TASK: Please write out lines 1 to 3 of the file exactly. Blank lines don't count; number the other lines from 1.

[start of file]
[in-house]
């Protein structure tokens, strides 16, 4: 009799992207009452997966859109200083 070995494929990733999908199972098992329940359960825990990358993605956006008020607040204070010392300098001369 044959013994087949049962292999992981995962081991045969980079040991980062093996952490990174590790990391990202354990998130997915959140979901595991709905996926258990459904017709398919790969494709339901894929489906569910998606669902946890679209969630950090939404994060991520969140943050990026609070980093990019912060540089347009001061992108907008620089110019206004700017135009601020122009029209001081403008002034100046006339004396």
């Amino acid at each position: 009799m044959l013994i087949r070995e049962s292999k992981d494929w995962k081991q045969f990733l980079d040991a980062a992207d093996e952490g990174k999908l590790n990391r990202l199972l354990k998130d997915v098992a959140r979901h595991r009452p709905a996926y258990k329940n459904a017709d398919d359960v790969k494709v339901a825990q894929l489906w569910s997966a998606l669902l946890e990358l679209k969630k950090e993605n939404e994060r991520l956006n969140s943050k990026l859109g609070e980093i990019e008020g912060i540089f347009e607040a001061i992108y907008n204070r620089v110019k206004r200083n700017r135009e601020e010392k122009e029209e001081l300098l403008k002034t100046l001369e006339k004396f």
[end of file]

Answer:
[in-house]
């Protein structure tokens, strides 16, 4: 009799992207009452997966859109200083 070995494929990733999908199972098992329940359960825990990358993605956006008020607040204070010392300098001369 044959013994087949049962292999992981995962081991045969980079040991980062093996952490990174590790990391990202354990998130997915959140979901595991709905996926258990459904017709398919790969494709339901894929489906569910998606669902946890679209969630950090939404994060991520969140943050990026609070980093990019912060540089347009001061992108907008620089110019206004700017135009601020122009029209001081403008002034100046006339004396």
């Amino acid at each position: 009799m044959l013994i087949r070995e049962s292999k992981d494929w995962k081991q045969f990733l980079d040991a980062a992207d093996e952490g990174k999908l590790n990391r990202l199972l354990k998130d997915v098992a959140r979901h595991r009452p709905a996926y258990k329940n459904a017709d398919d359960v790969k494709v339901a825990q894929l489906w569910s997966a998606l669902l946890e990358l679209k969630k950090e993605n939404e994060r991520l956006n969140s943050k990026l859109g609070e980093i990019e008020g912060i540089f347009e607040a001061i992108y907008n204070r620089v110019k206004r200083n700017r135009e601020e010392k122009e029209e001081l300098l403008k002034t100046l001369e006339k004396f």